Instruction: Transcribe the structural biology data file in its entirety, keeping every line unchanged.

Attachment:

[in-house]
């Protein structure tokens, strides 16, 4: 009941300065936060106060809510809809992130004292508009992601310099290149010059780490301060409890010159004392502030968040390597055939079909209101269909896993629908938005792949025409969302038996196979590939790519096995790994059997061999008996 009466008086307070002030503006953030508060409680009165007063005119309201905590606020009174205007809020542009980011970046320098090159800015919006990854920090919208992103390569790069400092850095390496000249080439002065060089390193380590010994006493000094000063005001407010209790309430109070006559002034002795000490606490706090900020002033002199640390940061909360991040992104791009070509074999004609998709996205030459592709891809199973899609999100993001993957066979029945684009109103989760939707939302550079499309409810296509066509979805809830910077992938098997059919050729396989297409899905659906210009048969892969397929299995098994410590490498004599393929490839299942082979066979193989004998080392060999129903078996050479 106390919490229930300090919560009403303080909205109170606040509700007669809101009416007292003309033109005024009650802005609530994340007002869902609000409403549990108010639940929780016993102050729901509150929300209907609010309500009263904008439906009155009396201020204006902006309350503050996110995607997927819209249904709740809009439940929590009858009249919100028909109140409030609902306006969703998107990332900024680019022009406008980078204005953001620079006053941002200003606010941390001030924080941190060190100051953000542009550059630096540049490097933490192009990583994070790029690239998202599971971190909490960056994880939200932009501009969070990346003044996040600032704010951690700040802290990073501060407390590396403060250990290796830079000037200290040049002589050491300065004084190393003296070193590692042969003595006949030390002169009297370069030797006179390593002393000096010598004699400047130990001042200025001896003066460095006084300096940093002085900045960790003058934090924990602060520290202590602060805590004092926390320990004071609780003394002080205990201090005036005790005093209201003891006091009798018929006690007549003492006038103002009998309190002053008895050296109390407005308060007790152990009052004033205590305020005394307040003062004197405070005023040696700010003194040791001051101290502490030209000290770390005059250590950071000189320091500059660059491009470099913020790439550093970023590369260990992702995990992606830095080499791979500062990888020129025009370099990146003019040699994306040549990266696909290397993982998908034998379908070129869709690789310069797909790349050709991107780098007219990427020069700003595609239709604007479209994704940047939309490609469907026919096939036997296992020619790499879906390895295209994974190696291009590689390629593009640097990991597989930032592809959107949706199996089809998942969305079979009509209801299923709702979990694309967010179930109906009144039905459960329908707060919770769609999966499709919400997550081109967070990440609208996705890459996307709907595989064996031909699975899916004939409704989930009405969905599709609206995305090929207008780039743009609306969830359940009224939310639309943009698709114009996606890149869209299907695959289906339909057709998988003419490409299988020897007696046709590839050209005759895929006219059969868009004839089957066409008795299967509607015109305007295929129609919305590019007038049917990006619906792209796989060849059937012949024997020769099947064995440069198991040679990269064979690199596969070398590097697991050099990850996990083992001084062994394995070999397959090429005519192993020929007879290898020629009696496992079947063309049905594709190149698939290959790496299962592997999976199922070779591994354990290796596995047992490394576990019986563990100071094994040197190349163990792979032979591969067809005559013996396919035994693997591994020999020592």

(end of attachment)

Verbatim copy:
[in-house]
């Protein structure tokens, strides 16, 4: 009941300065936060106060809510809809992130004292508009992601310099290149010059780490301060409890010159004392502030968040390597055939079909209101269909896993629908938005792949025409969302038996196979590939790519096995790994059997061999008996 009466008086307070002030503006953030508060409680009165007063005119309201905590606020009174205007809020542009980011970046320098090159800015919006990854920090919208992103390569790069400092850095390496000249080439002065060089390193380590010994006493000094000063005001407010209790309430109070006559002034002795000490606490706090900020002033002199640390940061909360991040992104791009070509074999004609998709996205030459592709891809199973899609999100993001993957066979029945684009109103989760939707939302550079499309409810296509066509979805809830910077992938098997059919050729396989297409899905659906210009048969892969397929299995098994410590490498004599393929490839299942082979066979193989004998080392060999129903078996050479 106390919490229930300090919560009403303080909205109170606040509700007669809101009416007292003309033109005024009650802005609530994340007002869902609000409403549990108010639940929780016993102050729901509150929300209907609010309500009263904008439906009155009396201020204006902006309350503050996110995607997927819209249904709740809009439940929590009858009249919100028909109140409030609902306006969703998107990332900024680019022009406008980078204005953001620079006053941002200003606010941390001030924080941190060190100051953000542009550059630096540049490097933490192009990583994070790029690239998202599971971190909490960056994880939200932009501009969070990346003044996040600032704010951690700040802290990073501060407390590396403060250990290796830079000037200290040049002589050491300065004084190393003296070193590692042969003595006949030390002169009297370069030797006179390593002393000096010598004699400047130990001042200025001896003066460095006084300096940093002085900045960790003058934090924990602060520290202590602060805590004092926390320990004071609780003394002080205990201090005036005790005093209201003891006091009798018929006690007549003492006038103002009998309190002053008895050296109390407005308060007790152990009052004033205590305020005394307040003062004197405070005023040696700010003194040791001051101290502490030209000290770390005059250590950071000189320091500059660059491009470099913020790439550093970023590369260990992702995990992606830095080499791979500062990888020129025009370099990146003019040699994306040549990266696909290397993982998908034998379908070129869709690789310069797909790349050709991107780098007219990427020069700003595609239709604007479209994704940047939309490609469907026919096939036997296992020619790499879906390895295209994974190696291009590689390629593009640097990991597989930032592809959107949706199996089809998942969305079979009509209801299923709702979990694309967010179930109906009144039905459960329908707060919770769609999966499709919400997550081109967070990440609208996705890459996307709907595989064996031909699975899916004939409704989930009405969905599709609206995305090929207008780039743009609306969830359940009224939310639309943009698709114009996606890149869209299907695959289906339909057709998988003419490409299988020897007696046709590839050209005759895929006219059969868009004839089957066409008795299967509607015109305007295929129609919305590019007038049917990006619906792209796989060849059937012949024997020769099947064995440069198991040679990269064979690199596969070398590097697991050099990850996990083992001084062994394995070999397959090429005519192993020929007879290898020629009696496992079947063309049905594709190149698939290959790496299962592997999976199922070779591994354990290796596995047992490394576990019986563990100071094994040197190349163990792979032979591969067809005559013996396919035994693997591994020999020592």